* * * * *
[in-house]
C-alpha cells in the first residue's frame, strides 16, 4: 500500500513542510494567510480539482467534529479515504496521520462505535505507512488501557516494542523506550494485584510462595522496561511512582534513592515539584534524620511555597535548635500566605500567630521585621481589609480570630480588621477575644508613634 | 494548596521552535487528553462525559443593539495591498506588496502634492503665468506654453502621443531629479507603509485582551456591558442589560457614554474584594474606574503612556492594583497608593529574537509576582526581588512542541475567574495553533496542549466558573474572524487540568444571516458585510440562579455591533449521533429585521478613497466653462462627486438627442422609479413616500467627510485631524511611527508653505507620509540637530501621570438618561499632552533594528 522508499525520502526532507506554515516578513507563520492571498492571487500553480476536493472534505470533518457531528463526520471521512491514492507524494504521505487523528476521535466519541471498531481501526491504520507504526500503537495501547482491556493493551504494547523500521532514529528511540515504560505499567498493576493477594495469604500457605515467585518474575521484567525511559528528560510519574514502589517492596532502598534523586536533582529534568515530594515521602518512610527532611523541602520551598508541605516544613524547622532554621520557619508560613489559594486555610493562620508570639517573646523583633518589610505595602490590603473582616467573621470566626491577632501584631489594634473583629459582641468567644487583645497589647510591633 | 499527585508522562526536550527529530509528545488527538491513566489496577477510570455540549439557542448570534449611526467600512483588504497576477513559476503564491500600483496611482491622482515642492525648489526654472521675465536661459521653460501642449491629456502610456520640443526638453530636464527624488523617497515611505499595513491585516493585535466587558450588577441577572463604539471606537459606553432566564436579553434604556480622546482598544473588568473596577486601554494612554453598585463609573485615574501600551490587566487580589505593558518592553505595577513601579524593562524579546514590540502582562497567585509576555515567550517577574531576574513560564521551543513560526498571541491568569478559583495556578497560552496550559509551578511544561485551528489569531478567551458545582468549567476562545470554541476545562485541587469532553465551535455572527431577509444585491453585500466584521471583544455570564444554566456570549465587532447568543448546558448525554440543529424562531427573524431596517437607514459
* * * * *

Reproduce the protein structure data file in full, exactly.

[in-house]
C-alpha cells in the first residue's frame, strides 16, 4: 500500500513542510494567510480539482467534529479515504496521520462505535505507512488501557516494542523506550494485584510462595522496561511512582534513592515539584534524620511555597535548635500566605500567630521585621481589609480570630480588621477575644508613634 | 494548596521552535487528553462525559443593539495591498506588496502634492503665468506654453502621443531629479507603509485582551456591558442589560457614554474584594474606574503612556492594583497608593529574537509576582526581588512542541475567574495553533496542549466558573474572524487540568444571516458585510440562579455591533449521533429585521478613497466653462462627486438627442422609479413616500467627510485631524511611527508653505507620509540637530501621570438618561499632552533594528 522508499525520502526532507506554515516578513507563520492571498492571487500553480476536493472534505470533518457531528463526520471521512491514492507524494504521505487523528476521535466519541471498531481501526491504520507504526500503537495501547482491556493493551504494547523500521532514529528511540515504560505499567498493576493477594495469604500457605515467585518474575521484567525511559528528560510519574514502589517492596532502598534523586536533582529534568515530594515521602518512610527532611523541602520551598508541605516544613524547622532554621520557619508560613489559594486555610493562620508570639517573646523583633518589610505595602490590603473582616467573621470566626491577632501584631489594634473583629459582641468567644487583645497589647510591633 | 499527585508522562526536550527529530509528545488527538491513566489496577477510570455540549439557542448570534449611526467600512483588504497576477513559476503564491500600483496611482491622482515642492525648489526654472521675465536661459521653460501642449491629456502610456520640443526638453530636464527624488523617497515611505499595513491585516493585535466587558450588577441577572463604539471606537459606553432566564436579553434604556480622546482598544473588568473596577486601554494612554453598585463609573485615574501600551490587566487580589505593558518592553505595577513601579524593562524579546514590540502582562497567585509576555515567550517577574531576574513560564521551543513560526498571541491568569478559583495556578497560552496550559509551578511544561485551528489569531478567551458545582468549567476562545470554541476545562485541587469532553465551535455572527431577509444585491453585500466584521471583544455570564444554566456570549465587532447568543448546558448525554440543529424562531427573524431596517437607514459